These are wildly varied – as varied as the inventive things people do with their hair and braids. Gum-chewing boys ride mountain bikes down the pavement. One woman is totally done-up in gleaming gold, false eyelashes, and inch-long false nails in livid green that don’t seem in the slightest to inhibit her smart-phone operations as she minces by on perilously high stilettos. A lot of people are absorbed with their phones. There are youths, loping busily behind delapidated supermarket trolleys, rattling scavengers, their clothes edged black with their accumulated poverty. A teenager who has been loitering for a while cradling an empty black bucket decides she might as well slot into our queue, though clearly she’s not a jab candidate. No shoes, no mask, no physical distancing; if I’m going to catch Covid anywhere it will be right here in the vaccination queue. The girl looks absurdly pleased with herself; she is pretty in a sturdy sort of way, with a pretty but vacant smile, and a top that once was pretty but is now splitting its seams at the armpits. She suddenly releases a prodigious stream of saliva into the gutter, half vomiting half spitting, then still smiling dances over to the pharmacy’s pseudo-Classical entrance pillars and almost lovingly caresses the layered posters stuck to them: Jesus the Resurrection Revivalist Meeting and Sons-of-Man Quartet alongside Call this Number for Penis Enlargement Find Wallet Lost Love. The girl is obviously mentally – whatever the politically correct term is these days – not quite all there, but apparently harmlessly, contentedly so. Happily daffy.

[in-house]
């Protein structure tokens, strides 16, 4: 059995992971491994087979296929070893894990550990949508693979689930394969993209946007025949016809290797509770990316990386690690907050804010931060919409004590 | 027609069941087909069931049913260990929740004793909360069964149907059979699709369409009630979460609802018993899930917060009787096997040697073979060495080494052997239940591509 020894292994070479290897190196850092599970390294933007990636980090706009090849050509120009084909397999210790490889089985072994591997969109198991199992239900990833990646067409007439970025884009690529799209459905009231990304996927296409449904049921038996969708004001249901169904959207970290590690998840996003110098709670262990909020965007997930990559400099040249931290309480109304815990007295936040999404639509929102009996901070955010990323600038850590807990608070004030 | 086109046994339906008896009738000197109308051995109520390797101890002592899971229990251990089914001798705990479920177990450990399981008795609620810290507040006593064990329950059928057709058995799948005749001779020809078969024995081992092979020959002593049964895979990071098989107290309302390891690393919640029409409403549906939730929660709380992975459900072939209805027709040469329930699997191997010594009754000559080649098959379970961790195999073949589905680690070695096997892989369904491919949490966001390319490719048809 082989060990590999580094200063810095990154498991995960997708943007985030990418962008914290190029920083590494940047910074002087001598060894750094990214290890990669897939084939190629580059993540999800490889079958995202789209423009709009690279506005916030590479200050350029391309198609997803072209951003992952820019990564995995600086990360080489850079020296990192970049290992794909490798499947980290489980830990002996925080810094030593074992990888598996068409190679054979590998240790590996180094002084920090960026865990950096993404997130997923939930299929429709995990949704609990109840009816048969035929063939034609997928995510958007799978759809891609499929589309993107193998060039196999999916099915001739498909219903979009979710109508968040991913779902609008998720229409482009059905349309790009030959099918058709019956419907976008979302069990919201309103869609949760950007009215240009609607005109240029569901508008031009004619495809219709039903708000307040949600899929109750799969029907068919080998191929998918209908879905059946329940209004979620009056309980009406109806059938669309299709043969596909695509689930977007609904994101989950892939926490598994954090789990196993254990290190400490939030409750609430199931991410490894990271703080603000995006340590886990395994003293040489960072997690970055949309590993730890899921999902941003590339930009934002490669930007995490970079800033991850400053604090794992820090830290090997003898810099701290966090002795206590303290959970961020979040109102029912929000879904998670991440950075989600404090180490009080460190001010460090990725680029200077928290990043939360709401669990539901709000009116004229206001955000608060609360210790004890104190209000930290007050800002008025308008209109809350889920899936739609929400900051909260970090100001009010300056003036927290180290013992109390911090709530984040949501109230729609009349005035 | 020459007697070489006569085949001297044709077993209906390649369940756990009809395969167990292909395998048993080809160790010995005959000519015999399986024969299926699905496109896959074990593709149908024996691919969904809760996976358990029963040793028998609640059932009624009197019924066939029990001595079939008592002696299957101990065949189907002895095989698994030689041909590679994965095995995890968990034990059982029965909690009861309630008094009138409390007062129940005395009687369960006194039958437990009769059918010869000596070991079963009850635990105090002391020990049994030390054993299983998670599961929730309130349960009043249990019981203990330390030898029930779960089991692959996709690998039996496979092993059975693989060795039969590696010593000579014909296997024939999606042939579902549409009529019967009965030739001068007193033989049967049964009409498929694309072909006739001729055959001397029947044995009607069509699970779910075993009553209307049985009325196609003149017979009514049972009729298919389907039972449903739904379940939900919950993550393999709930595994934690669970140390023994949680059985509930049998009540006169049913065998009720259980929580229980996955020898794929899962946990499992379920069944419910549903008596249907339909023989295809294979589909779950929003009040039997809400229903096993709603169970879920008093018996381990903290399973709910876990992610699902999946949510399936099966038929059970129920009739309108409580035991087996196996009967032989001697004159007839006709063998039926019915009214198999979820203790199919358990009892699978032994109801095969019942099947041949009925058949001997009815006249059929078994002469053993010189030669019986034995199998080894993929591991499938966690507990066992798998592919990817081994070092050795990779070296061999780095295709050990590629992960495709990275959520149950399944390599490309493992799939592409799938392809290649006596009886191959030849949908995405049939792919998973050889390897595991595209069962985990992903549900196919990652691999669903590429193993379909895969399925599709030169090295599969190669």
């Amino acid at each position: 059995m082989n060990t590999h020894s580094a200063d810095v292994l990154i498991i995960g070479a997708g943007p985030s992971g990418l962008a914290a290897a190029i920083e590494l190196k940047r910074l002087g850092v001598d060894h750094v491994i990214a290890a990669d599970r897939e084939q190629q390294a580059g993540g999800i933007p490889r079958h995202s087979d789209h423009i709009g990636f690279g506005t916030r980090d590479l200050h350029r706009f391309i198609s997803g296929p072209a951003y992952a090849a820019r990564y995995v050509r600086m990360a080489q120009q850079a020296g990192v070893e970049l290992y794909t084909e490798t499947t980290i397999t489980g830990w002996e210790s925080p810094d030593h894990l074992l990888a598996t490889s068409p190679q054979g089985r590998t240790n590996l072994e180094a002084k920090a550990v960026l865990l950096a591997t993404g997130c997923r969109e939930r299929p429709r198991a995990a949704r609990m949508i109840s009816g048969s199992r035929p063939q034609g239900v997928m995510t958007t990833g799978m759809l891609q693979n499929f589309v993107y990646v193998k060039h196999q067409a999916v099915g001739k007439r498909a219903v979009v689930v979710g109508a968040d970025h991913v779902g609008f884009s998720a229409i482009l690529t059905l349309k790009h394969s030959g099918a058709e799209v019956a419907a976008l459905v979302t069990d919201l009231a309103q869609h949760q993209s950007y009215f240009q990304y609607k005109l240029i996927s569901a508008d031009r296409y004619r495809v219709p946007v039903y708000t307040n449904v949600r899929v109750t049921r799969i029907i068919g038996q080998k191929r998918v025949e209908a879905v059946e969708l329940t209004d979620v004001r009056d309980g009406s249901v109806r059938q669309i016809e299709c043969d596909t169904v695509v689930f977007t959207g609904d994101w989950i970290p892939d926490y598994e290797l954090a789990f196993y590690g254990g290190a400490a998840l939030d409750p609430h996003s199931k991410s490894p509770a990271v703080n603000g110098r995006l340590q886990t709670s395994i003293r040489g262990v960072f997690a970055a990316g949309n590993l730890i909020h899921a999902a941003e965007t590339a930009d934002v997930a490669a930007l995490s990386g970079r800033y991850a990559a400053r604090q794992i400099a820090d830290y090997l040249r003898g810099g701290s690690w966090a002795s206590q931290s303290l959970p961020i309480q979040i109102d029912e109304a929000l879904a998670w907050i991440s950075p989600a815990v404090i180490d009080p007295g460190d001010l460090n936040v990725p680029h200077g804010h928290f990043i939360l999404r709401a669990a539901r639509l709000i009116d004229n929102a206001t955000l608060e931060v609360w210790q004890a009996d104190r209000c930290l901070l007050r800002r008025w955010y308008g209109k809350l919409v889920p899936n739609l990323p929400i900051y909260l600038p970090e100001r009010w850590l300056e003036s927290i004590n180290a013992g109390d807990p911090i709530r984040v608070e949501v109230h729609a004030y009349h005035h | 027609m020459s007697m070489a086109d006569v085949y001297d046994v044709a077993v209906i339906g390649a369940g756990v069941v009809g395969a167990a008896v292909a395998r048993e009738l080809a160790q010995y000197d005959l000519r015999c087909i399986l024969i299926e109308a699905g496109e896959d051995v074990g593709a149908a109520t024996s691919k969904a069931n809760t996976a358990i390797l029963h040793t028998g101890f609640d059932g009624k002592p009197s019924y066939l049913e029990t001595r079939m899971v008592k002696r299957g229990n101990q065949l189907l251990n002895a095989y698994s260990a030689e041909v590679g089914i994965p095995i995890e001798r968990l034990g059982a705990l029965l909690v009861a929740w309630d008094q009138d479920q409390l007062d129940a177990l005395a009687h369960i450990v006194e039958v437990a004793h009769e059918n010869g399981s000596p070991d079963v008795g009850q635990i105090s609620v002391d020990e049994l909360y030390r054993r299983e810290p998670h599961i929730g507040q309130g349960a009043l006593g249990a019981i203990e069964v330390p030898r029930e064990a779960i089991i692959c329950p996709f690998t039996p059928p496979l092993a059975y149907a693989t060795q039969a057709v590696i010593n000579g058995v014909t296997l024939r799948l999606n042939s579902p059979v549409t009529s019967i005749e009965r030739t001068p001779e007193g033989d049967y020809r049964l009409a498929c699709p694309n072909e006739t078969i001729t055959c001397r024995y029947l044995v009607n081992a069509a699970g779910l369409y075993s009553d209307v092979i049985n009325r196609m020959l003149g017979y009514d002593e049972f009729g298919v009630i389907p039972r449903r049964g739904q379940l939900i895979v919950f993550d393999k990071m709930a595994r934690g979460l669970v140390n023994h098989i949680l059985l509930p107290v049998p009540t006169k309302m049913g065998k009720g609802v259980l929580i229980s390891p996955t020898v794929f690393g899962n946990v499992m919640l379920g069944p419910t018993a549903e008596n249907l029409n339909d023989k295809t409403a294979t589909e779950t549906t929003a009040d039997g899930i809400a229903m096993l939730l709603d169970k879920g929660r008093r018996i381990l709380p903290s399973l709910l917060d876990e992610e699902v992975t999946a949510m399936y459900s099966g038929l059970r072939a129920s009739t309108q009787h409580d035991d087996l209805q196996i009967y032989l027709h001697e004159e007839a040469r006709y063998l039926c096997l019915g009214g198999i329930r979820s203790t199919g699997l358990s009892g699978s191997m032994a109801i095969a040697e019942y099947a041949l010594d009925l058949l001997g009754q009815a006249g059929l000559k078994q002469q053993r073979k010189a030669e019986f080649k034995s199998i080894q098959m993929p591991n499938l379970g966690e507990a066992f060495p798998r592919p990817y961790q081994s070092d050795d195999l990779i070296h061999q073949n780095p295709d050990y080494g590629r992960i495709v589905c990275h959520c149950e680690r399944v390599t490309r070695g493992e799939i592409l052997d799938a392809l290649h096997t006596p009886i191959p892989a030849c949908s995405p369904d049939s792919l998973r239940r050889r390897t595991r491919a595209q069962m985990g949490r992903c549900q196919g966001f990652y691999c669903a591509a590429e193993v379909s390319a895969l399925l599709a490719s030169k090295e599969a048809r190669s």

The line is moving; my batch is invited to enter the brilliantly glittering, neon-washed, narrow-aisled, bustling interior of the pharmacy. Its sterilisation-bottle mechanism like a glum mechanical Cerberus. In my batch are a long-haired biker-looking man, wearing for face-mask one of those triangular red bandannas now mostly associated with invaders of the Capitol; a lean fellow all in black who might be a displaced clergyman; an ancient hobbling Xhosa gentleman and his worried-looking be-hatted wife. Just ahead of me is an overweight lady crammed into a shiny green dress and a haughty but cheerful manner, whose diminutive twin girls are obliged to wait all this time with her. Except one overhears that in fact they’re a year apart – five and six – despite being dressed identically in little pink parkas with grey faux-wolf fur ruffs, cerise masks they have trouble keeping on, identical hairstyles of elegantly raked cornrows supporting twin bobbles tied with colourful bead-strings, and spangly blue gum-boots. They are exquisitely well-behaved, and almost everyone going into the shop pats them or waggles their fingers at them, finding them just too cute for words, which they are.